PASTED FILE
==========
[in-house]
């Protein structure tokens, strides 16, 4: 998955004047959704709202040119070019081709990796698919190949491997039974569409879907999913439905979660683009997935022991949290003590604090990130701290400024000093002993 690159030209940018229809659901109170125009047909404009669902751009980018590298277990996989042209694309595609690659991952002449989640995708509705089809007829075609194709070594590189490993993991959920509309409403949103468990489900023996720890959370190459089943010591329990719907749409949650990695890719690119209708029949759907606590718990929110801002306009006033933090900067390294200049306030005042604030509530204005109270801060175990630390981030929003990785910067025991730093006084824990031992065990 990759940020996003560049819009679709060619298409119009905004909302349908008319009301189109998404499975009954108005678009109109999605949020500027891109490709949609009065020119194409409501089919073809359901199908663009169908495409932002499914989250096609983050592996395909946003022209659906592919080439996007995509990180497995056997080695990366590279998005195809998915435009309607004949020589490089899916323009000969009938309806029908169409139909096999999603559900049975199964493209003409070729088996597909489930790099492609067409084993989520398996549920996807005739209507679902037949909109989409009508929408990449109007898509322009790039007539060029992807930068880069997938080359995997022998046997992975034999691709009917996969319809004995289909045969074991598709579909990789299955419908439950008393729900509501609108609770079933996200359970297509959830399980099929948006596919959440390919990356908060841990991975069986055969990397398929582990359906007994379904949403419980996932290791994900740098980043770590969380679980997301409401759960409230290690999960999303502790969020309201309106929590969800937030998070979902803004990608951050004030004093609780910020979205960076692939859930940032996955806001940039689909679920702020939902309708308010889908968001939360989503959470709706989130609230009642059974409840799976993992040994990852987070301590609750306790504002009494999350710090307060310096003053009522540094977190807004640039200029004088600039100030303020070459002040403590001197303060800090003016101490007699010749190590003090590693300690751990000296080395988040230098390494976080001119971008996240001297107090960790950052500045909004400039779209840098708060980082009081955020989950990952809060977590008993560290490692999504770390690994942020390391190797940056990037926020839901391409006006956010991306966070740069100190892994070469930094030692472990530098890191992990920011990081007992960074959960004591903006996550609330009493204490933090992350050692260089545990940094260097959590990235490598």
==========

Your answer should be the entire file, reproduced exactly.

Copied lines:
[in-house]
């Protein structure tokens, strides 16, 4: 998955004047959704709202040119070019081709990796698919190949491997039974569409879907999913439905979660683009997935022991949290003590604090990130701290400024000093002993 690159030209940018229809659901109170125009047909404009669902751009980018590298277990996989042209694309595609690659991952002449989640995708509705089809007829075609194709070594590189490993993991959920509309409403949103468990489900023996720890959370190459089943010591329990719907749409949650990695890719690119209708029949759907606590718990929110801002306009006033933090900067390294200049306030005042604030509530204005109270801060175990630390981030929003990785910067025991730093006084824990031992065990 990759940020996003560049819009679709060619298409119009905004909302349908008319009301189109998404499975009954108005678009109109999605949020500027891109490709949609009065020119194409409501089919073809359901199908663009169908495409932002499914989250096609983050592996395909946003022209659906592919080439996007995509990180497995056997080695990366590279998005195809998915435009309607004949020589490089899916323009000969009938309806029908169409139909096999999603559900049975199964493209003409070729088996597909489930790099492609067409084993989520398996549920996807005739209507679902037949909109989409009508929408990449109007898509322009790039007539060029992807930068880069997938080359995997022998046997992975034999691709009917996969319809004995289909045969074991598709579909990789299955419908439950008393729900509501609108609770079933996200359970297509959830399980099929948006596919959440390919990356908060841990991975069986055969990397398929582990359906007994379904949403419980996932290791994900740098980043770590969380679980997301409401759960409230290690999960999303502790969020309201309106929590969800937030998070979902803004990608951050004030004093609780910020979205960076692939859930940032996955806001940039689909679920702020939902309708308010889908968001939360989503959470709706989130609230009642059974409840799976993992040994990852987070301590609750306790504002009494999350710090307060310096003053009522540094977190807004640039200029004088600039100030303020070459002040403590001197303060800090003016101490007699010749190590003090590693300690751990000296080395988040230098390494976080001119971008996240001297107090960790950052500045909004400039779209840098708060980082009081955020989950990952809060977590008993560290490692999504770390690994942020390391190797940056990037926020839901391409006006956010991306966070740069100190892994070469930094030692472990530098890191992990920011990081007992960074959960004591903006996550609330009493204490933090992350050692260089545990940094260097959590990235490598």